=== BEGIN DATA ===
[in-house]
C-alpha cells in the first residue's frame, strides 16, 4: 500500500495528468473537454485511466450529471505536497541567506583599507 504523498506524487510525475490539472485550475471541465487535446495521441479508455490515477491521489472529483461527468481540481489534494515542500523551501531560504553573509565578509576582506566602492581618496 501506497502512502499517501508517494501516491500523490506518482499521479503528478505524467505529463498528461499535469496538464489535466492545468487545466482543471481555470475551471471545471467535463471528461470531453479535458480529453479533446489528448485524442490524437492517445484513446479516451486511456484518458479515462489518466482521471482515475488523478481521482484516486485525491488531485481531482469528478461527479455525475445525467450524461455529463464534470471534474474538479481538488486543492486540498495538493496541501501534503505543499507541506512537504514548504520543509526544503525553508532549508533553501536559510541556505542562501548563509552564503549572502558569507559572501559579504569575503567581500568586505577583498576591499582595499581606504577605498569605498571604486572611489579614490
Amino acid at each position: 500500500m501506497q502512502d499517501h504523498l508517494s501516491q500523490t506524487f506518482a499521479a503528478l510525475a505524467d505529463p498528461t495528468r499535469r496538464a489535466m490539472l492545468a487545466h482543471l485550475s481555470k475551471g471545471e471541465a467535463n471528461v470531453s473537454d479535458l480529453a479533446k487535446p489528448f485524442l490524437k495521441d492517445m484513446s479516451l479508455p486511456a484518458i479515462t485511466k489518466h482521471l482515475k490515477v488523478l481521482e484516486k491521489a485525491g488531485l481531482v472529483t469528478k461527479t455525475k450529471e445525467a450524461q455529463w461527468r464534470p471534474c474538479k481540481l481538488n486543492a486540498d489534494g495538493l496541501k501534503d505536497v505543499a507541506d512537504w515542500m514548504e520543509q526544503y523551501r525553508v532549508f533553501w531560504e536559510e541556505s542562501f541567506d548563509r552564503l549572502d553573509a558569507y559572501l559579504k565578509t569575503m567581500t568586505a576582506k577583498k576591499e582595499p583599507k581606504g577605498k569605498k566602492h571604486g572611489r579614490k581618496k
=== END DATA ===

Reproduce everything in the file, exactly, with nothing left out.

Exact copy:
[in-house]
C-alpha cells in the first residue's frame, strides 16, 4: 500500500495528468473537454485511466450529471505536497541567506583599507 504523498506524487510525475490539472485550475471541465487535446495521441479508455490515477491521489472529483461527468481540481489534494515542500523551501531560504553573509565578509576582506566602492581618496 501506497502512502499517501508517494501516491500523490506518482499521479503528478505524467505529463498528461499535469496538464489535466492545468487545466482543471481555470475551471471545471467535463471528461470531453479535458480529453479533446489528448485524442490524437492517445484513446479516451486511456484518458479515462489518466482521471482515475488523478481521482484516486485525491488531485481531482469528478461527479455525475445525467450524461455529463464534470471534474474538479481538488486543492486540498495538493496541501501534503505543499507541506512537504514548504520543509526544503525553508532549508533553501536559510541556505542562501548563509552564503549572502558569507559572501559579504569575503567581500568586505577583498576591499582595499581606504577605498569605498571604486572611489579614490
Amino acid at each position: 500500500m501506497q502512502d499517501h504523498l508517494s501516491q500523490t506524487f506518482a499521479a503528478l510525475a505524467d505529463p498528461t495528468r499535469r496538464a489535466m490539472l492545468a487545466h482543471l485550475s481555470k475551471g471545471e471541465a467535463n471528461v470531453s473537454d479535458l480529453a479533446k487535446p489528448f485524442l490524437k495521441d492517445m484513446s479516451l479508455p486511456a484518458i479515462t485511466k489518466h482521471l482515475k490515477v488523478l481521482e484516486k491521489a485525491g488531485l481531482v472529483t469528478k461527479t455525475k450529471e445525467a450524461q455529463w461527468r464534470p471534474c474538479k481540481l481538488n486543492a486540498d489534494g495538493l496541501k501534503d505536497v505543499a507541506d512537504w515542500m514548504e520543509q526544503y523551501r525553508v532549508f533553501w531560504e536559510e541556505s542562501f541567506d548563509r552564503l549572502d553573509a558569507y559572501l559579504k565578509t569575503m567581500t568586505a576582506k577583498k576591499e582595499p583599507k581606504g577605498k569605498k566602492h571604486g572611489r579614490k581618496k